What are some people skills for managers? What does Bill Campbell say about the key skills managers need in Trillion Dollar Coach?
Bill Campbell, the coach in Trillion Dollar Coach, highlighted the importance of people skills for managers. It’s important to connect to your staff and nurture them in order to get the best results.
Read on for the people skills for managers identified in the book Trillion Dollar Coach.
People Skills for Managers
Campbell instructed hundreds of CEOs and executives that leadership is not about you. It’s about service to the company and more importantly, service to the team you’re leading. He felt strongly that being a skilled manager was important, but it wasn’t enough. Savvy management is critical, but it’s ineffective if you don’t combine it with caring people skills.
This section outlines people skills for managers and principles that can help you become a better leader.
You’re Not a Leader Unless Your Employees Say So
The principle: Don’t demand respect from your employees; earn their respect. No one likes to work for a dictator, but people actually like being managed if they respect their manager, if they think their manager can teach them something, and if their manager helps the team make decisions. People skills for managers are essential.
Bill Campbell developed a manifesto called “It’s the People.” It states that a company’s success is founded on its employees. A manager’s job is to create an environment in which employees can grow, develop, and flourish. They can do so by giving their employees the information and training they need, and by respecting and trusting them to do their jobs well. If a manager does this, she will automatically build credibility.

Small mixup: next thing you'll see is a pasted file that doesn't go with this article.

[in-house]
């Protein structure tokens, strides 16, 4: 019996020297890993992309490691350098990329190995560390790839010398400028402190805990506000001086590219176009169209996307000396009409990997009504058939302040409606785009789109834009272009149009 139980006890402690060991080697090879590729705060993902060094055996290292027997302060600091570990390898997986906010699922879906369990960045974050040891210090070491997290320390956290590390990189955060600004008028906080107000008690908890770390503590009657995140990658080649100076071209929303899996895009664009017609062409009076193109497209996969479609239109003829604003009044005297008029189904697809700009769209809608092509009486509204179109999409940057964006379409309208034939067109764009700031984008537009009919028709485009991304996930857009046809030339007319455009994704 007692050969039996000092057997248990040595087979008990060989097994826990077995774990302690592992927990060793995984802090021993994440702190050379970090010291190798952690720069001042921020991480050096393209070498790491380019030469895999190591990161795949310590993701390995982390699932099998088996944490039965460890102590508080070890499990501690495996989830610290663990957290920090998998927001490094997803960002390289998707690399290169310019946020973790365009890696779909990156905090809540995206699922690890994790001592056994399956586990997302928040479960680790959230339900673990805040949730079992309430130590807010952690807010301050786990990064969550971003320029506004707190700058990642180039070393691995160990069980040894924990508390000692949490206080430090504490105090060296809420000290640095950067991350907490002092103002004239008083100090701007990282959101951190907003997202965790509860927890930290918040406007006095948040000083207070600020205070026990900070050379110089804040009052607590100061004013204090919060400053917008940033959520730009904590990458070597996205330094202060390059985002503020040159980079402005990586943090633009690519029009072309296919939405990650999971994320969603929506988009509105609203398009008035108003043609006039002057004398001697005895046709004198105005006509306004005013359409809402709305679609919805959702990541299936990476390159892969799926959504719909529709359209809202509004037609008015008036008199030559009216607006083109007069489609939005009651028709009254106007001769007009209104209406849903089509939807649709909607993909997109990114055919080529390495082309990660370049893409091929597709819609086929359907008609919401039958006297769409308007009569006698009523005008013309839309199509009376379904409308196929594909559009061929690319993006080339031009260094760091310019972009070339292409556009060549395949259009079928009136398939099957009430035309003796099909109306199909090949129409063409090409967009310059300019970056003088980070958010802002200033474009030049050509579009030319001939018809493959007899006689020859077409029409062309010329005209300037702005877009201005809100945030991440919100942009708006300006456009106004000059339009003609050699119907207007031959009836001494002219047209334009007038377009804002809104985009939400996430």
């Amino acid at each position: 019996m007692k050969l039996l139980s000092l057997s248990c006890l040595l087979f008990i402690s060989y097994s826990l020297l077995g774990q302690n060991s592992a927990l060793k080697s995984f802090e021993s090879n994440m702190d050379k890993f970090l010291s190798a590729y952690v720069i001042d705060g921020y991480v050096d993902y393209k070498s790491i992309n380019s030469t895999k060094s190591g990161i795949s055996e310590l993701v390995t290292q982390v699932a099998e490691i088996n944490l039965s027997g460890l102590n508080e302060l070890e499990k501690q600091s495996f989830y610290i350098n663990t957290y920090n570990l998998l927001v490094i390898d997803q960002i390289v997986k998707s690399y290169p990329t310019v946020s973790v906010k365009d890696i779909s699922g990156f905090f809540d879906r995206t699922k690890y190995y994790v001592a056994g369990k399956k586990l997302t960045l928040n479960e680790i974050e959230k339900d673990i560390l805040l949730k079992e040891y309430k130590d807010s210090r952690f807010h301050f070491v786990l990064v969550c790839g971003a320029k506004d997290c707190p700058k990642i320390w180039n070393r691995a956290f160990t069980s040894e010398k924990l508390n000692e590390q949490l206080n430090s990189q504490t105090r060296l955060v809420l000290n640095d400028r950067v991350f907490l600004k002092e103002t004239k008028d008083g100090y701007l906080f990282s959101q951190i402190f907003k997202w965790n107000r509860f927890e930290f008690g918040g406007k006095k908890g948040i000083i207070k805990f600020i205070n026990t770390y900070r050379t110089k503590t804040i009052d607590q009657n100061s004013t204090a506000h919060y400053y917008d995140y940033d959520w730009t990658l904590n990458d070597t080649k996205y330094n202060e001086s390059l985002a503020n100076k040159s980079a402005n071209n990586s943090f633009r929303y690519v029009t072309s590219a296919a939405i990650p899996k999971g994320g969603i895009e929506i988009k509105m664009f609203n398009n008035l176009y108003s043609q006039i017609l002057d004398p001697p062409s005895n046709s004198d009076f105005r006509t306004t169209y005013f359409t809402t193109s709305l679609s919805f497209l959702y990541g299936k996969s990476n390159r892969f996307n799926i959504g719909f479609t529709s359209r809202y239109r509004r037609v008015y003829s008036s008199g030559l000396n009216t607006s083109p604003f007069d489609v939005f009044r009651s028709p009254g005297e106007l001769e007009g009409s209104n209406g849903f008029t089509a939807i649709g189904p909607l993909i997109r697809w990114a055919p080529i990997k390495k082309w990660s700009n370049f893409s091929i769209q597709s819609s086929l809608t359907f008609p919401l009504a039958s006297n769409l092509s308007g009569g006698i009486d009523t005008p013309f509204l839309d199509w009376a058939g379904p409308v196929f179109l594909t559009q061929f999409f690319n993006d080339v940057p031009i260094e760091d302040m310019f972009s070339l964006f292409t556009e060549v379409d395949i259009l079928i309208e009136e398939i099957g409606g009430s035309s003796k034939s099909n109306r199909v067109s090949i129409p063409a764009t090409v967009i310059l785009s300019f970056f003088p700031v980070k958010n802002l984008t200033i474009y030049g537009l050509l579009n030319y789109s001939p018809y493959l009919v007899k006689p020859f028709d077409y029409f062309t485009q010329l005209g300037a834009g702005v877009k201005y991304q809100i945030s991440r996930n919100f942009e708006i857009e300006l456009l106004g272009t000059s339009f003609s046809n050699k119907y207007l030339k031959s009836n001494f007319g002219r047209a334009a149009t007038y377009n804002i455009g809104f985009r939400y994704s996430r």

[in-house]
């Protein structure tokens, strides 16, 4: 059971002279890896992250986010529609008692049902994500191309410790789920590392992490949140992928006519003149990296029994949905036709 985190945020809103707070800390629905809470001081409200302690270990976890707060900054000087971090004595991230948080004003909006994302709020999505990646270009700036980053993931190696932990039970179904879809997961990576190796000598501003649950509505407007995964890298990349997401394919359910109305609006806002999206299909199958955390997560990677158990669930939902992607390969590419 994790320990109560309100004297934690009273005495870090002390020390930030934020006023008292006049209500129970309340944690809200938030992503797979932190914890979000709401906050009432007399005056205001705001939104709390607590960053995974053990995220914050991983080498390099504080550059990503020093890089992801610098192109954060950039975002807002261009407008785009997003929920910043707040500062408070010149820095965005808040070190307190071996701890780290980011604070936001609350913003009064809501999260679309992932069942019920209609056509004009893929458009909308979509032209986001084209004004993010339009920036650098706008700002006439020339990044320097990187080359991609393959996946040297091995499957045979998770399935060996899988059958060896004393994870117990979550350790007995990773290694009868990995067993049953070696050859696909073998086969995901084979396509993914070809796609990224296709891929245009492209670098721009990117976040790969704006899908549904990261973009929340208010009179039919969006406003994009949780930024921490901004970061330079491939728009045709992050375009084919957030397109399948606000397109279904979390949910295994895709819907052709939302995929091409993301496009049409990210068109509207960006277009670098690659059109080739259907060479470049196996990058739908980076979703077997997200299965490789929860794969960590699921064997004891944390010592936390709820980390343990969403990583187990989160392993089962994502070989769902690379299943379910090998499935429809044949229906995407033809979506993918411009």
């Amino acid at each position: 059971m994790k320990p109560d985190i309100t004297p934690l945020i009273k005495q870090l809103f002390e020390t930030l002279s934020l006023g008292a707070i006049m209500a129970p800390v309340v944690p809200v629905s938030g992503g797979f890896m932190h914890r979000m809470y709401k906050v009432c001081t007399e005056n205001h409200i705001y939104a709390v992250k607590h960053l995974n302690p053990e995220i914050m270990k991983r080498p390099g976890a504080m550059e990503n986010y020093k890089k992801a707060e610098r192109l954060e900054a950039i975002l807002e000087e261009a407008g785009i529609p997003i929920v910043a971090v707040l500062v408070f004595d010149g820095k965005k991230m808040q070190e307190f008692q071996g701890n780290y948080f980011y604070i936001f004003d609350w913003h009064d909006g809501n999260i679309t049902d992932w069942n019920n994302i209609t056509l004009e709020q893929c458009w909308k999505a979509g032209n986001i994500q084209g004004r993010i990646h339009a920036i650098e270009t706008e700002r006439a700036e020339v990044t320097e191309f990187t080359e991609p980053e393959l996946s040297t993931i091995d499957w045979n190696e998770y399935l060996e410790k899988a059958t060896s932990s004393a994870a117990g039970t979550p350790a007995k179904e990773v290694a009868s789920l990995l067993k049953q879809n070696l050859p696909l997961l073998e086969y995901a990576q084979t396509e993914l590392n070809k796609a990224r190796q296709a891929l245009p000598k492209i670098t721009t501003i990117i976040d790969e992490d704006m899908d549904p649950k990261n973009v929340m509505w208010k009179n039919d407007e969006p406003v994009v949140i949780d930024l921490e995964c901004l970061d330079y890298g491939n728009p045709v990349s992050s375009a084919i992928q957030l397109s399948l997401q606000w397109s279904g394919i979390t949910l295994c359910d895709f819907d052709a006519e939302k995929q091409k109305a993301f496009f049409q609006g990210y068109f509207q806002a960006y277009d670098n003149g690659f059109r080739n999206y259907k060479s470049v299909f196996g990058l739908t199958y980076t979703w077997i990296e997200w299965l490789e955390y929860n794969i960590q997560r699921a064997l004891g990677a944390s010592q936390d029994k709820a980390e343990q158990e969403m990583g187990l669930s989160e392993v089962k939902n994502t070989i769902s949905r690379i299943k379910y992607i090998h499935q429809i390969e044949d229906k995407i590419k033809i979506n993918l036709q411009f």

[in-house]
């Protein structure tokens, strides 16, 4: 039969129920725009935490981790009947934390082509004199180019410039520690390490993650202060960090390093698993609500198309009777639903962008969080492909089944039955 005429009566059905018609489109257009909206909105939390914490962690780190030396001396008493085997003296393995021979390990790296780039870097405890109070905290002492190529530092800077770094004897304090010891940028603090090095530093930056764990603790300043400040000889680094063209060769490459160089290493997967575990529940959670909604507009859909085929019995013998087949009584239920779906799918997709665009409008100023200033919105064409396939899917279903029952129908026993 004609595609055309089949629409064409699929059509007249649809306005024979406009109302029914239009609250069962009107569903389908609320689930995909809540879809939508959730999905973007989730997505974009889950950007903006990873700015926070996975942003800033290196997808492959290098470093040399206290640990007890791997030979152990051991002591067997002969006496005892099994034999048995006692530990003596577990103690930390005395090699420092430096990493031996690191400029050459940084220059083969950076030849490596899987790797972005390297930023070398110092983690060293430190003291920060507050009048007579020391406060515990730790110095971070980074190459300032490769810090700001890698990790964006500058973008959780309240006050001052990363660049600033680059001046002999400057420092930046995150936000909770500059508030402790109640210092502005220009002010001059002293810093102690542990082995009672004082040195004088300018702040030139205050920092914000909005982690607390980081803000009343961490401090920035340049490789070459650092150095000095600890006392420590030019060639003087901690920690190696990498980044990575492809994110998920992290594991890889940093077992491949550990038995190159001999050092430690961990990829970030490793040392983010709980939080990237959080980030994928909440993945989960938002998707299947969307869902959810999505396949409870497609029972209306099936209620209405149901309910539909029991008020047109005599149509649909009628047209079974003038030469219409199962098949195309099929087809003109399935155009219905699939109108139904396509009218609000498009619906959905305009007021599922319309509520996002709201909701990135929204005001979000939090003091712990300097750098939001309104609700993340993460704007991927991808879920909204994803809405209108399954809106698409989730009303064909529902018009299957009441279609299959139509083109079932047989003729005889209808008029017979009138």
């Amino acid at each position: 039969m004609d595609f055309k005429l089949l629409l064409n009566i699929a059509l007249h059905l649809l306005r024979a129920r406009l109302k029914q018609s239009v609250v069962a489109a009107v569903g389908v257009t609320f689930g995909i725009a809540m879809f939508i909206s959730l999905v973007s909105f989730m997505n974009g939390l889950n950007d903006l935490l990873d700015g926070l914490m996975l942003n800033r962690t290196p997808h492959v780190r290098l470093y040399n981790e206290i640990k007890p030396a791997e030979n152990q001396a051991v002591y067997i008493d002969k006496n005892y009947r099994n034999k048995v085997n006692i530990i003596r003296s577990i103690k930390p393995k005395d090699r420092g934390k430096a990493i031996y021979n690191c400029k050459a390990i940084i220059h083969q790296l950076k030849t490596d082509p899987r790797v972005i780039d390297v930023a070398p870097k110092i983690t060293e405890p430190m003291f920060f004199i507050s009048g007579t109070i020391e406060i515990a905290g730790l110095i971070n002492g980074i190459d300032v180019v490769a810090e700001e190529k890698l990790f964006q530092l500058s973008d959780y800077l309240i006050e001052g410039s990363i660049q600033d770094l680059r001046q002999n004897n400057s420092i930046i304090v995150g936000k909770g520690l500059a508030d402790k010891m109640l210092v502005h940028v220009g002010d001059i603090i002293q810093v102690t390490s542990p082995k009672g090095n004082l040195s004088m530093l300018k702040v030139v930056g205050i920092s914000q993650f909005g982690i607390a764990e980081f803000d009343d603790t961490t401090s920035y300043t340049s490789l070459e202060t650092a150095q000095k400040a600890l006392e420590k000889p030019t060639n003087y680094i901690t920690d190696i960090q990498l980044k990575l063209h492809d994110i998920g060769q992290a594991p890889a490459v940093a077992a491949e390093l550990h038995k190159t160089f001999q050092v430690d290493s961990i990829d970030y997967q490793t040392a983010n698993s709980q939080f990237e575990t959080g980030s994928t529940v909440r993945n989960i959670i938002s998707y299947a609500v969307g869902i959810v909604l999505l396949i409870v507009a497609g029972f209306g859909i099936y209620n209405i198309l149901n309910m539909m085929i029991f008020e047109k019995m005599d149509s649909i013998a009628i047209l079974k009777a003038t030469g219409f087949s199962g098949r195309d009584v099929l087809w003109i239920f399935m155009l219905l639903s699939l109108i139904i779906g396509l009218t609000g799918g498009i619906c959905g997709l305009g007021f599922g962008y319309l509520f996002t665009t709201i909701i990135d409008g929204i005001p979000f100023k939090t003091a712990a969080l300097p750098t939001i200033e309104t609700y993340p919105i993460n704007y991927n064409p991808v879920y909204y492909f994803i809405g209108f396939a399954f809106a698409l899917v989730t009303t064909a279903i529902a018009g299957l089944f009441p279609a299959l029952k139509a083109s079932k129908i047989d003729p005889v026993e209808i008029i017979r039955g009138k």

Campbell used to tell the executives he coached that they should go to bed each night not thinking about profit margins or budgets, but rather thinking about their employees and how they could make them more successful.
Supporting research: Harvard Business School professor Linda Hill authored a 2007 study that showed that a manager’s authority has to emerge. The more talented an employee is, the less likely he or she is to simply follow orders from a manager—unless that manager has taken steps to establish their credibility.
Executives often overlook their company’s management culture when searching for ways to improve company performance. But dozens of studies—including an internal study at Google—have proven that teams who rate their managers highly have lower turnover and higher performance.
Example: Bill Campbell worked closely with Steve Jobs at Apple. For all his genius and charisma, Jobs was a disorganized and often temperamental manager, and his beleaguered employees suffered from low morale. In 1985, Apple’s board of directors removed him from the company and replaced him with CEO John Sculley. Twelve years later, Jobs returned to Apple, and Campbell saw that he was a changed man—or rather, a changed manager. Jobs was much more thorough and detailed in every aspect of operational leadership—sales, finances, product development, and so on. He paid close attention to what his teams were doing, and his employees came to admire him. And of course, Apple’s greatest successes came during Jobs’s second tenure at Apple.
Control the Talented Genius
The principle: Innovation requires out-of-the-box thinking, but the “geniuses” who excel at that require careful management. The high-tech world is famous for cultivating divas—high-performing innovators who are terrible team players. Campbell had a soft spot for these smart but difficult people, whom he called “aberrant geniuses.” Steve Jobs was a great example—certainly a genius, but not easy to get along with. Campbell wanted Jobs-like characters on his teams, but he knew he had to smooth out their rough edges.
Campbell’s approach was to overlook the fact that these high achievers’ behavior didn’t fit neatly into the workplace culture. He said that aberrant geniuses should be tolerated as long as their actions don’t cross ethical lines, and as long as their value outweighs their cost to the team. Managers should give a genius autonomy to do what she does best—think outside the box—but make sure she upholds a team-first attitude. The challenge is to get the most value from the genius while not jeopardizing the health of the team.